Harkness described it like this:

"What I have in mind is [a classroom] where [students] could sit around a table with a teacher who would talk with them and instruct them by a sort of tutorial or conference method, where [each student] would feel encouraged to speak up. This would be a real revolution in methods."

Could be good? the devil is in the details.

High school? Maybe, but not for my son.

K-8? The new, improved face of discovery.

Math? Why force a square peg into an oval hole, unless the pedagogy is more important than the content.

We have an expensive private school in our area that now trumpets Harkness Tables and Laptop Learning. Oval tables with laptops all around. IM anyone?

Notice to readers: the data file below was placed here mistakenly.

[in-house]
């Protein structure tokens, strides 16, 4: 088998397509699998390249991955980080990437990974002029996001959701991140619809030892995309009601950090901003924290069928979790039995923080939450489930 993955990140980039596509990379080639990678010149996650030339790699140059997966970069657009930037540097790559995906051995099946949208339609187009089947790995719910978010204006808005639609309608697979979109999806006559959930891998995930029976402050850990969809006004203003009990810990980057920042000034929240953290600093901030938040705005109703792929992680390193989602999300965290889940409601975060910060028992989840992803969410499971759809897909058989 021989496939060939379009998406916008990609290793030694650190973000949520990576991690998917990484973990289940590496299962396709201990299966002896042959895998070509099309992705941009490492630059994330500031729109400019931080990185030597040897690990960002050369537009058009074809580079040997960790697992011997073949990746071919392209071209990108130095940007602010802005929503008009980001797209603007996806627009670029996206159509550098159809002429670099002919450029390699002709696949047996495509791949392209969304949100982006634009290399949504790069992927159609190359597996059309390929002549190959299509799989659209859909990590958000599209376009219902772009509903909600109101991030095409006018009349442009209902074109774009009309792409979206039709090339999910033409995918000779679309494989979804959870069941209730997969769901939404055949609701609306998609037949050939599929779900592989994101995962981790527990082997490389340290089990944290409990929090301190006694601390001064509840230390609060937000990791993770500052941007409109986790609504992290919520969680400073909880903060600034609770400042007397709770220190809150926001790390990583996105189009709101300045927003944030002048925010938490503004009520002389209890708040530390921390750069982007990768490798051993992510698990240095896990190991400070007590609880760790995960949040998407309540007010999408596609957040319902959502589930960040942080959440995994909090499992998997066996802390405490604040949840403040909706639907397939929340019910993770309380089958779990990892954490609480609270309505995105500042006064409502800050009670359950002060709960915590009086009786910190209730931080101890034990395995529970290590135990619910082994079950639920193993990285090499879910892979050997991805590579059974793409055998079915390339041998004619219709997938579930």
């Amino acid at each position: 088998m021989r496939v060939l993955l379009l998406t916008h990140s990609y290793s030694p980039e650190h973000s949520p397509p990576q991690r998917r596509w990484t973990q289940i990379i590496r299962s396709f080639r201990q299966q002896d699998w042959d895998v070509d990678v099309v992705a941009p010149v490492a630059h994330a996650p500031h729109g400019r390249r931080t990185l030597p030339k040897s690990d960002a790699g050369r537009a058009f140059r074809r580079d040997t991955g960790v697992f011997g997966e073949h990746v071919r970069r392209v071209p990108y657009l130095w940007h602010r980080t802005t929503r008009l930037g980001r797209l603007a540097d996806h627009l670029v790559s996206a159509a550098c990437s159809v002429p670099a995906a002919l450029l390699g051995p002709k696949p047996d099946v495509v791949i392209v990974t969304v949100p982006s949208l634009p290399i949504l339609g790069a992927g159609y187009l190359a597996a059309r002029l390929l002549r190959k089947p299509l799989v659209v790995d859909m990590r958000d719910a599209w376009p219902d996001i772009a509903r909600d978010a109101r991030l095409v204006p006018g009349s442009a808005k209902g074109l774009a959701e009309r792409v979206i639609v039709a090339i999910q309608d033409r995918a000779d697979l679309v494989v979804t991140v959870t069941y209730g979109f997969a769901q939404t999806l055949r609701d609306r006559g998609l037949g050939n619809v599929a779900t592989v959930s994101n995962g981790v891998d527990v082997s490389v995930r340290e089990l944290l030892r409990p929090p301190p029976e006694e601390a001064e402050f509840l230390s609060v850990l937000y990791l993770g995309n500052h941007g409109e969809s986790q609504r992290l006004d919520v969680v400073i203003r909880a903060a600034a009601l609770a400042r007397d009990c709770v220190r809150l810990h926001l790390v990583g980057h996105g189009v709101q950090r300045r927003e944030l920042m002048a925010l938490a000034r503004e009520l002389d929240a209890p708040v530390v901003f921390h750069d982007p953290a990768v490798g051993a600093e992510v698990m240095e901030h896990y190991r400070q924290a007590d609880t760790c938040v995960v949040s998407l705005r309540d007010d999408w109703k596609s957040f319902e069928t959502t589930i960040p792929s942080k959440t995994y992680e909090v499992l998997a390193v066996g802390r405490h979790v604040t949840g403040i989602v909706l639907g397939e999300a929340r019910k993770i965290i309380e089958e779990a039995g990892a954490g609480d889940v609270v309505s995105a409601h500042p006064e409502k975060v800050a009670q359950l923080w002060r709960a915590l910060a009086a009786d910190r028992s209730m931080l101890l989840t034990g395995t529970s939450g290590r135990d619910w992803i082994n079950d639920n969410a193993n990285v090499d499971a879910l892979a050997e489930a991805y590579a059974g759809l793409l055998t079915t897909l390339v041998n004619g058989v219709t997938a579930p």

Anonymous said...

Of course with a tuition that high, the students are bound to be high SES, and I would imagine there will probably also be a test to pass to further gain entrance.

With high IQ, high SES students the school could probably do nothing more than give the students the textbooks and they would probably teach themselves.

Just as gifted education relies on its students to make it look worthwhile, this school is doing nothing more than selecting the cream of the crop, throwing in the usual eduliberal ideas (small class size, field trips, and I imagine lots of multidicipline school projects that combine subjects like calculus and sculpting) then sitting back and enjoying the kudos that come when smart students do well.

Instructivist said...

That's creepy!

Anonymous said...

I sent a slew of comments yesterday when the comments were not working.. good thing.. I used my real identity and then got the heebeegeebees.. after all..I want to ask some tough questions.

So- I will repeat what I asked yesterday.